A medical scientist often holds an advanced degree in biological science and performs research on human diseases, their treatment and prevention. Learn about the career outlook and academic requirements for employment in this field.
Is Medical Science for Me?
Medical scientists conduct research focusing on human diseases, including viruses and bacteria, in order to develop treatments. They pursue ways to advance medical treatments and improve human healthcare. They explore the causes of disease, create new vaccines and research preventative measures. Career opportunities are often available at scientific and development research firms, universities, hospitals and pharmaceutical companies.
According to the U.S. Bureau of Labor Statistics (BLS), more than 103,000 peopled worked in medical science in 2012 (www.bls.gov). The BLS projected that the employment of medical scientists would increase by 13% between 2012 and 2022. Although jobs for medical scientists are relatively stable, the BLS mentions that economic conditions can reduce the amount of funding and the amount of grants available for medical research. As of May 2012, the median annual salary for medical scientists was $76,980, according to the BLS.
How Can I Become a Medical Scientist?
A good starting point for a career as a medical scientist is to earn a bachelor's degree in biological science, but earning a degree in a related field, such as chemistry, biology or physics, may also suffice. After that, you could complete a Doctor of Medicine (M.D.) degree, which will allow you to interact with patients by giving them drugs or taking tissue samples after obtaining your medical license. Or, you could complete a Doctor of Philosophy (Ph.D.) in Medical Science or Biological Science, which will prepare you to conduct research in biological science or molecular biology. You could also pursue a joint M.D. and Ph.D. degree program, which will provide you with both clinical and research skills and can improve your employment prospects in the medical science field.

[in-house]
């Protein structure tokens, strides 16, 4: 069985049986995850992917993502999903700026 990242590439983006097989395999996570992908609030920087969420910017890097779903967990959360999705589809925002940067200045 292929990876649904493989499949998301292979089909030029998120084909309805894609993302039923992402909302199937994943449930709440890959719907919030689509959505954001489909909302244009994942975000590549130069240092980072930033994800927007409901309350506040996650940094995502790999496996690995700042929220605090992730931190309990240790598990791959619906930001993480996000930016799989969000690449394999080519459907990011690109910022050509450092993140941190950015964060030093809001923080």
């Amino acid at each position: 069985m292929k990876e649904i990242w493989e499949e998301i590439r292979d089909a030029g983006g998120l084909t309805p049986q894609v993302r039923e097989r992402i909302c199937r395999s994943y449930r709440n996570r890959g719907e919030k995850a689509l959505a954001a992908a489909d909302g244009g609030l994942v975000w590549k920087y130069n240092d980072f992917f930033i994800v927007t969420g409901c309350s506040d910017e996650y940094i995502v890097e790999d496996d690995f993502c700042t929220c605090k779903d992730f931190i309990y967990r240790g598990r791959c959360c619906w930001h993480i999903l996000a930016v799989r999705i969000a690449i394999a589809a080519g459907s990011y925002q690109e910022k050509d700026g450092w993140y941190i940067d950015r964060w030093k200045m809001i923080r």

Earning an M.D. takes four years beyond a bachelor's degree. Through the degree program, you'll explore how the human body fights disease, the effect of drugs on the body and physician's ethical responsibilities. You'll also participate in labs, engage in clinical rotations and complete a medical internship. You must earn your medical license, which includes passing a licensing exam, in order to work with patients.
While earning your Ph.D. in biological sciences, you may have the chance to specialize in an area, such as molecular biology, genetics or immunology. Through lectures, labs and individual research, you'll explore biochemistry, pharmacology, microbiology, genetics, physiology, neuroscience, virology, toxicology and pharmacology. You may also study specific diseases, such as cancer or genetic issues, and their causes.
A combined M.D.-Ph.D. program in biological sciences takes seven or eight years to complete. You'll explore topics in human disease, genetics, the human nervous system and pharmaceuticals, conduct research, write a dissertation, complete labs and take part in clinical rotations. You may have the chance to specialize in a specific area of medical research, such as pharmacology, neuroscience, biochemistry, biophysics or immunology.
To do this job well, you should be able to work with a team of people and on your own. You should have good communication skills since you will have to present your findings and you may work directly with patients. You must also pay attention to details and be able to handle dangerous materials with care.